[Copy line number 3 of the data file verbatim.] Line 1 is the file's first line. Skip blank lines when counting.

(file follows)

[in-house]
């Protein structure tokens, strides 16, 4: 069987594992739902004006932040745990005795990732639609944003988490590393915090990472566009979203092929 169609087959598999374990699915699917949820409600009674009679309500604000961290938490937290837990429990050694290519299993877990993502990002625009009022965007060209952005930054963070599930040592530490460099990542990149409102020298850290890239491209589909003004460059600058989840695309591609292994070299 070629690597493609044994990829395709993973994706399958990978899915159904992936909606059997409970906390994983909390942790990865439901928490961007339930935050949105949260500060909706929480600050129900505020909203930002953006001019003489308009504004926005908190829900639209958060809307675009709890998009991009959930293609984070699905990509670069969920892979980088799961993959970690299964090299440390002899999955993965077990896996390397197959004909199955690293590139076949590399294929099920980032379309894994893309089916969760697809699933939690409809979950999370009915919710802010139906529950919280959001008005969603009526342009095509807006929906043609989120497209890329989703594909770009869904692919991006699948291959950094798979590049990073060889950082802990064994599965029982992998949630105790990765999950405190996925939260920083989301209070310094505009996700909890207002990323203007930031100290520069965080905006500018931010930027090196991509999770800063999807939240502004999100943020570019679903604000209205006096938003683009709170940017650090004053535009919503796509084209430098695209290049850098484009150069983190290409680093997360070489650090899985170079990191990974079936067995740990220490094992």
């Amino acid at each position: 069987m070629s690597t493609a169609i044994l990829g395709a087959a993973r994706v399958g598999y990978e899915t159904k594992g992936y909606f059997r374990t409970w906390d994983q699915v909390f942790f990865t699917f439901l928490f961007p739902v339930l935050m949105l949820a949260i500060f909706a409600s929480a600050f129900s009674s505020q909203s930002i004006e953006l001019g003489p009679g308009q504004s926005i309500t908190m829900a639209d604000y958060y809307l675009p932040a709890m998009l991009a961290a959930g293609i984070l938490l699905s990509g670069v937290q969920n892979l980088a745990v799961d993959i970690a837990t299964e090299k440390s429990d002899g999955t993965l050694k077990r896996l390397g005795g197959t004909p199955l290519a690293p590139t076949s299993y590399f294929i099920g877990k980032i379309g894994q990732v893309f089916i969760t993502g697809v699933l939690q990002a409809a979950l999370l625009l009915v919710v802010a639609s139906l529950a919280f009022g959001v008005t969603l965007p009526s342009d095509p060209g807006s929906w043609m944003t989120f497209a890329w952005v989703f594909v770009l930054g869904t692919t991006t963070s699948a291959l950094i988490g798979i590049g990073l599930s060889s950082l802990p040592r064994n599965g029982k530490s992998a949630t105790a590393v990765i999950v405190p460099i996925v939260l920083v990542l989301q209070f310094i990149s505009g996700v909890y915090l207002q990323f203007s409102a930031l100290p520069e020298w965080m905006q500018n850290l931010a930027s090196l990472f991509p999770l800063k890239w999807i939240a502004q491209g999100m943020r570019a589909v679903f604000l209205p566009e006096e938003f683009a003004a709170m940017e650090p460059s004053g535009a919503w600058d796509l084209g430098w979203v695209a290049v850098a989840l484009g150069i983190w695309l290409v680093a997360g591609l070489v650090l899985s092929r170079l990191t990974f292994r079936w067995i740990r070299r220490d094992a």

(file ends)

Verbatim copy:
């Amino acid at each position: 069987m070629s690597t493609a169609i044994l990829g395709a087959a993973r994706v399958g598999y990978e899915t159904k594992g992936y909606f059997r374990t409970w906390d994983q699915v909390f942790f990865t699917f439901l928490f961007p739902v339930l935050m949105l949820a949260i500060f909706a409600s929480a600050f129900s009674s505020q909203s930002i004006e953006l001019g003489p009679g308009q504004s926005i309500t908190m829900a639209d604000y958060y809307l675009p932040a709890m998009l991009a961290a959930g293609i984070l938490l699905s990509g670069v937290q969920n892979l980088a745990v799961d993959i970690a837990t299964e090299k440390s429990d002899g999955t993965l050694k077990r896996l390397g005795g197959t004909p199955l290519a690293p590139t076949s299993y590399f294929i099920g877990k980032i379309g894994q990732v893309f089916i969760t993502g697809v699933l939690q990002a409809a979950l999370l625009l009915v919710v802010a639609s139906l529950a919280f009022g959001v008005t969603l965007p009526s342009d095509p060209g807006s929906w043609m944003t989120f497209a890329w952005v989703f594909v770009l930054g869904t692919t991006t963070s699948a291959l950094i988490g798979i590049g990073l599930s060889s950082l802990p040592r064994n599965g029982k530490s992998a949630t105790a590393v990765i999950v405190p460099i996925v939260l920083v990542l989301q209070f310094i990149s505009g996700v909890y915090l207002q990323f203007s409102a930031l100290p520069e020298w965080m905006q500018n850290l931010a930027s090196l990472f991509p999770l800063k890239w999807i939240a502004q491209g999100m943020r570019a589909v679903f604000l209205p566009e006096e938003f683009a003004a709170m940017e650090p460059s004053g535009a919503w600058d796509l084209g430098w979203v695209a290049v850098a989840l484009g150069i983190w695309l290409v680093a997360g591609l070489v650090l899985s092929r170079l990191t990974f292994r079936w067995i740990r070299r220490d094992a």